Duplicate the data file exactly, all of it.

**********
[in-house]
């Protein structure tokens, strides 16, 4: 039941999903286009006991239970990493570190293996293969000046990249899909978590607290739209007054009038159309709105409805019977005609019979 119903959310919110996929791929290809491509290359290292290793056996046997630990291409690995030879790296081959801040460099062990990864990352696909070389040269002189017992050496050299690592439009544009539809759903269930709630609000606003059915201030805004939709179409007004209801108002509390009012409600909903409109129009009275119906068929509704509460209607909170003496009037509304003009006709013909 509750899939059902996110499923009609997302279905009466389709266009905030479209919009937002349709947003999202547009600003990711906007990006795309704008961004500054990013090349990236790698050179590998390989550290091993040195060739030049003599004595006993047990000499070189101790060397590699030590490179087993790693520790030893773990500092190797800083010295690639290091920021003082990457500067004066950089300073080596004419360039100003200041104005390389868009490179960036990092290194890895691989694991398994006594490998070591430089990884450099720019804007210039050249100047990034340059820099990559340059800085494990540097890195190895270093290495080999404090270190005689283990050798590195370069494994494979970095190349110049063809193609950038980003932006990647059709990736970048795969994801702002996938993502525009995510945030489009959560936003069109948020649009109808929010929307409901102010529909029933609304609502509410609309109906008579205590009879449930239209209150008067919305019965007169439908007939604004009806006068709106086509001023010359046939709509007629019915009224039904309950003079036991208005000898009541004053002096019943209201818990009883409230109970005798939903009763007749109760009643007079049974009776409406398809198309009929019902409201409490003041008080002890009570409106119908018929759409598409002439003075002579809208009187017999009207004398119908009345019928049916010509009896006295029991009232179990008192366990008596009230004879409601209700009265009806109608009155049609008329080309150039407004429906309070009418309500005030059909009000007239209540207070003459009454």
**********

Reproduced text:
[in-house]
């Protein structure tokens, strides 16, 4: 039941999903286009006991239970990493570190293996293969000046990249899909978590607290739209007054009038159309709105409805019977005609019979 119903959310919110996929791929290809491509290359290292290793056996046997630990291409690995030879790296081959801040460099062990990864990352696909070389040269002189017992050496050299690592439009544009539809759903269930709630609000606003059915201030805004939709179409007004209801108002509390009012409600909903409109129009009275119906068929509704509460209607909170003496009037509304003009006709013909 509750899939059902996110499923009609997302279905009466389709266009905030479209919009937002349709947003999202547009600003990711906007990006795309704008961004500054990013090349990236790698050179590998390989550290091993040195060739030049003599004595006993047990000499070189101790060397590699030590490179087993790693520790030893773990500092190797800083010295690639290091920021003082990457500067004066950089300073080596004419360039100003200041104005390389868009490179960036990092290194890895691989694991398994006594490998070591430089990884450099720019804007210039050249100047990034340059820099990559340059800085494990540097890195190895270093290495080999404090270190005689283990050798590195370069494994494979970095190349110049063809193609950038980003932006990647059709990736970048795969994801702002996938993502525009995510945030489009959560936003069109948020649009109808929010929307409901102010529909029933609304609502509410609309109906008579205590009879449930239209209150008067919305019965007169439908007939604004009806006068709106086509001023010359046939709509007629019915009224039904309950003079036991208005000898009541004053002096019943209201818990009883409230109970005798939903009763007749109760009643007079049974009776409406398809198309009929019902409201409490003041008080002890009570409106119908018929759409598409002439003075002579809208009187017999009207004398119908009345019928049916010509009896006295029991009232179990008192366990008596009230004879409601209700009265009806109608009155049609008329080309150039407004429906309070009418309500005030059909009000007239209540207070003459009454």